Source: Athens News
Columbia Gas will begin constructing a medium-pressure natural gas pipeline for Ohio University starting on May 28, with hopes to complete construction by Sept. 30, OU facilities management officials said Thursday.
OU is gearing up to free itself of its reliance on coal as a heating and energy source by the end of 2015, but university officials have said that OU is on a tight timeline to get the necessary improvements done to completely convert to natural gas.
The pipeline will start at OU’s Ridges property, run underground and underneath the Hocking River from Dairy Lane to Shafer Street, go through/under OU’s Central Food Facility, and terminate at OU’s Lausche Heating Plant, according to facilities management officials on Thursday.
Environmentalists at OU and in the Athens community have spoken out against the need to build the pipeline. OUCAN (Ohio University Climate Action Now) has engaged in a petition and letter-writing campaign to OU administration to stop the building of the gas pipeline. One petition online from the group asks the OU administration and President McDavis to scrap the gas pipeline plans and “move directly from coal-fired energy generation to sustainable energy (such as geothermal, solar and wind power).”
Joe Lalley, senior associate vice president of information technologies and administrative services, said in an email Friday that the switch to natural gas at the end of 2015 will lower OU’s carbon-dioxide emissions by 30 percent. He also noted that natural gas emits 50 percent less CO2 than coal when burned, and that the conversion to gas will allow OU to meet federal EPA emission requirement standards that take effect next January.
The university in past statements has indicated it views natural gas as a necessary “bridge” between the coal era and total reliance on renewables.
However, activists and sustainable energy advocates have stated that while natural gas is indeed a cleaner fuel source than coal, the university isn’t working fast or hard enough to convert to sustainable energy.
Lalley said in the same email that OU generates steam to provide heat to facilities on campus, which “limits” OU’s options in the short-term for energy infrastructure improvement.
“The fuel sources used to make steam is generally limited to fossil fuel, nuclear, or deep hot rock,” Lalley stated. “Hot rock technology remains experimental in the United States. Nuclear technology remains very controversial and extremely expensive. This leaves fossil fuel as the current alternative, with natural gas as the best option available at this time.”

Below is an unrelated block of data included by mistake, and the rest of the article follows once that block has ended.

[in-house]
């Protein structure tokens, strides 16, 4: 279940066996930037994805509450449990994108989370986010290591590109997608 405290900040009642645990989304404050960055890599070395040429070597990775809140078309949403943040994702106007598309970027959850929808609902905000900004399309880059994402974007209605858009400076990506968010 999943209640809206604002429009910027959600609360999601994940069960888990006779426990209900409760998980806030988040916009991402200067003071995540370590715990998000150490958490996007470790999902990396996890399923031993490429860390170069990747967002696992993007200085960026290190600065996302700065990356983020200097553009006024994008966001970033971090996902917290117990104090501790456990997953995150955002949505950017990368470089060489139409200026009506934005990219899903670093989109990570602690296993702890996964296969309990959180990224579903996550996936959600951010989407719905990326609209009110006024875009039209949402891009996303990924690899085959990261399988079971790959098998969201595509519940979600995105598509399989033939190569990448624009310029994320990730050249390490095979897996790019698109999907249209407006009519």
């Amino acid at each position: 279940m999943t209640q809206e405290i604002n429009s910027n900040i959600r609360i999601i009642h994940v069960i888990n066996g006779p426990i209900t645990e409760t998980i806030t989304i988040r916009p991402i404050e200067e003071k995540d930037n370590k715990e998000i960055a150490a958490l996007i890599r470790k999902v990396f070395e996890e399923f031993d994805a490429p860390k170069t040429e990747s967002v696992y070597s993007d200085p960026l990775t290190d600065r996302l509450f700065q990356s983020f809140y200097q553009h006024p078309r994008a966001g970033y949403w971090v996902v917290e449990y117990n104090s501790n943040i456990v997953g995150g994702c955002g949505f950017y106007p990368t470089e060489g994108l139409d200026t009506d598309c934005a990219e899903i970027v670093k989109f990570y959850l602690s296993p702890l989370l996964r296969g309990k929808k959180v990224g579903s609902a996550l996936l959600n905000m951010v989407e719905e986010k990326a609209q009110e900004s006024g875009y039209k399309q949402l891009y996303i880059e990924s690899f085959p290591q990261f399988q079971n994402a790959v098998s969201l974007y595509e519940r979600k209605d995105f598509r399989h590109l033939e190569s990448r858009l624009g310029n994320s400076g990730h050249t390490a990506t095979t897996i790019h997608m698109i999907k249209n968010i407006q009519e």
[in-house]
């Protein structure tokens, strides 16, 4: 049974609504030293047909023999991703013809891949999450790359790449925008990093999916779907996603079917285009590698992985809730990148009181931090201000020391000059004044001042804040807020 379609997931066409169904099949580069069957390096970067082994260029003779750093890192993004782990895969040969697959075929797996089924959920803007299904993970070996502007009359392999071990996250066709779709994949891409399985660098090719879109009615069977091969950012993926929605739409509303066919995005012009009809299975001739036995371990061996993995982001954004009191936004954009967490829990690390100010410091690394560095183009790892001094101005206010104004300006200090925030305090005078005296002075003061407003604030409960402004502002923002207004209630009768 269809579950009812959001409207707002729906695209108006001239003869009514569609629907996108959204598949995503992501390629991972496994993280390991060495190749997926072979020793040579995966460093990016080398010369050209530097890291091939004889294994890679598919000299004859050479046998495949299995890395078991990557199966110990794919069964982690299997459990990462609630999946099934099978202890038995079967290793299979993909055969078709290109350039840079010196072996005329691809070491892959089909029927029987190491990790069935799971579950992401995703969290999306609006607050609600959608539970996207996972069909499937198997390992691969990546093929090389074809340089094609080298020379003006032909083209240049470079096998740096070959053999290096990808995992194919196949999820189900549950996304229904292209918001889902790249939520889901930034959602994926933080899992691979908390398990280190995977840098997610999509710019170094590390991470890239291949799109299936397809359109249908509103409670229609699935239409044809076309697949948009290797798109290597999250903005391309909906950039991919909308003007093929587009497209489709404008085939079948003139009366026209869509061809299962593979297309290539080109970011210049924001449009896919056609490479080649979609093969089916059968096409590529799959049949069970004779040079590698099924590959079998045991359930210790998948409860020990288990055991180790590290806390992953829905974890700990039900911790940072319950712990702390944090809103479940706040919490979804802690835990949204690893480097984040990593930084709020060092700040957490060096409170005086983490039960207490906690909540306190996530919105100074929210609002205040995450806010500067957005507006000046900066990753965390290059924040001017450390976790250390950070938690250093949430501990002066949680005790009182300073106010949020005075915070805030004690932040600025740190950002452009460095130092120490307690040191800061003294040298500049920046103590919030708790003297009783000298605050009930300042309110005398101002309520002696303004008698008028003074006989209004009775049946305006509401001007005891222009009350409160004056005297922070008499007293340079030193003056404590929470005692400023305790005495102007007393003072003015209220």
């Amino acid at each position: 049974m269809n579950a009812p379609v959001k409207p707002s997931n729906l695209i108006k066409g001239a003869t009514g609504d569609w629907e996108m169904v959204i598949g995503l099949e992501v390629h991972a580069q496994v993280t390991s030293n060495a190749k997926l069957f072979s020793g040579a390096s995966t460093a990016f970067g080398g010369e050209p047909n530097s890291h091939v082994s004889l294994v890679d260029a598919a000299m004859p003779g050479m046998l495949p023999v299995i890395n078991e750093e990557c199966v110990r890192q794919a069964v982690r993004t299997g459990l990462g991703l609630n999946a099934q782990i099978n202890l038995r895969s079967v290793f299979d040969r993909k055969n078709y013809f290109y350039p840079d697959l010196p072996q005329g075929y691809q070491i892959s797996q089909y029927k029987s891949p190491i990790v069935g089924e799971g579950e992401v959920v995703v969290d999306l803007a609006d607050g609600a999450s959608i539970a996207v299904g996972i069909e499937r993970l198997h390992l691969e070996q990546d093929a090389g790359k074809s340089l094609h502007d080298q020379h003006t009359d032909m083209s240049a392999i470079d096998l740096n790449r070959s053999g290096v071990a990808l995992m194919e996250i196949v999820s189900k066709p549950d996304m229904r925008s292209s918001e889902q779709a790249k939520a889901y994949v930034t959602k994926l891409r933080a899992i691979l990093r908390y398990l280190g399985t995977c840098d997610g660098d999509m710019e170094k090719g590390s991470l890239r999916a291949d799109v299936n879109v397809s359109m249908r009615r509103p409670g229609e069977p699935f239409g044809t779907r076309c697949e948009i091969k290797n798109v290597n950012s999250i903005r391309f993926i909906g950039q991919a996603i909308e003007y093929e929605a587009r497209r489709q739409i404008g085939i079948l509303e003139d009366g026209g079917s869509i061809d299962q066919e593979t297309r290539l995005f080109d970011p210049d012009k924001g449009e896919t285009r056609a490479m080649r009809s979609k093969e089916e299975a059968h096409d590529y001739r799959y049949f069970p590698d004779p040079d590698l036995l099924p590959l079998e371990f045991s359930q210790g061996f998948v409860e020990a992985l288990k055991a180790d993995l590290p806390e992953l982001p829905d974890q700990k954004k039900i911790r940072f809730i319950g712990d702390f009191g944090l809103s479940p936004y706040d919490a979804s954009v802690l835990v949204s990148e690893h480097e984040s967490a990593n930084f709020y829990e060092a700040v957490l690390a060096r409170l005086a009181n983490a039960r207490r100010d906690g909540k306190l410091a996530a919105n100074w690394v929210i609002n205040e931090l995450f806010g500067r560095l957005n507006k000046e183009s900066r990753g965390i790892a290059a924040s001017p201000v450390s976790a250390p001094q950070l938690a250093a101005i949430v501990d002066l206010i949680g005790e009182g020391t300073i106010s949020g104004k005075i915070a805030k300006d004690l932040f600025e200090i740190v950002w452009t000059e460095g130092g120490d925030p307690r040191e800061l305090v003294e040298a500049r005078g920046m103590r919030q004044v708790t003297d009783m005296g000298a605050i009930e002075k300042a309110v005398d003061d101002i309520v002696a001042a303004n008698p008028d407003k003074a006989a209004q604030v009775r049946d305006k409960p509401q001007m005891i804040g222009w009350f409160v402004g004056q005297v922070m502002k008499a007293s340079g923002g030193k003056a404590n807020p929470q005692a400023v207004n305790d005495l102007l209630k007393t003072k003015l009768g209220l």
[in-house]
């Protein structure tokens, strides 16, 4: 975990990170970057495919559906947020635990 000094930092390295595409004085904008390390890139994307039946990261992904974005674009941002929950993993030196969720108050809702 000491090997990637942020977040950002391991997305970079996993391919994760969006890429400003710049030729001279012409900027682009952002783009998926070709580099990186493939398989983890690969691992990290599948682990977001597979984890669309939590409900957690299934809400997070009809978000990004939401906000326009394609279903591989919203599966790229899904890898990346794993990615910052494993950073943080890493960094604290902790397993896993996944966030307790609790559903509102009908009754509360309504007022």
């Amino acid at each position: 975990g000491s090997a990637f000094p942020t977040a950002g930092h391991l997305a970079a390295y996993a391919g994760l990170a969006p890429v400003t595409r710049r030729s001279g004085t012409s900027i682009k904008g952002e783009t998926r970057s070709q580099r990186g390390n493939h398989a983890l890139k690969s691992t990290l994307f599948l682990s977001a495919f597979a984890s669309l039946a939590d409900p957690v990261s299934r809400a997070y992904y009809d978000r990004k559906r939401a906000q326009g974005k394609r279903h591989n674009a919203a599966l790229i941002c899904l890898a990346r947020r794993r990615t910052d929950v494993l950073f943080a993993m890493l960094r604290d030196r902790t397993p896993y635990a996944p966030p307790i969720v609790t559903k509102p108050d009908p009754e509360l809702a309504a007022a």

Lalley stated Thursday that he was “relieved” when he was notified of Columbia Gas’ pipeline construction timeline of May 28-Sept. 30. He previously had stated that he expected the pipeline to be finished in November.
However, he cautioned that OU still has a host of energy infrastructure improvements to complete before it can properly utilize the pipeline.
“We’re still very tight on our (2015) deadline at the moment,” he said.
Specifically, OU must convert its coal boiler engines into dual-fuel boilers that burn natural gas and ultra-low sulfur diesel. Temporary boilers will be installed this year, Lalley said, to deal with the university’s immediate energy needs this coming winter.
Neither an exact map of where the pipeline will go, or details of where ground will first be broke for the project, have been provided by OU despite a request on Friday. Grant Garber, OU’s associate general legal counsel, said Friday that OU needs time to evaluate the records of the pipeline’s exact location before it can disclose the information.
“We need additional time to evaluate whether these records fall under the state law exception for security and infrastructure records and/or FERC regulations restricting disclosure of critical energy infrastructure information,” he said, noting that OU will provide a response on the matter this week.
Loraine McCosker, chair of the Appalachian Ohio Group (AOG) of the Sierra Club and a member of the executive board of the state chapter of the Sierra Club, stated in a past interview that the Appalachian Ohio group’s position is that “right now Ohio University should be moving toward non-fossil fuel sources for its energy.”
Lalley said in the conference call that OU’s first goal is to get off coal by the end of 2015, and that after that, the university is “not done” continuing to improve its energy infrastructure with the goal of weaning itself completely off fossil fuels by 2075.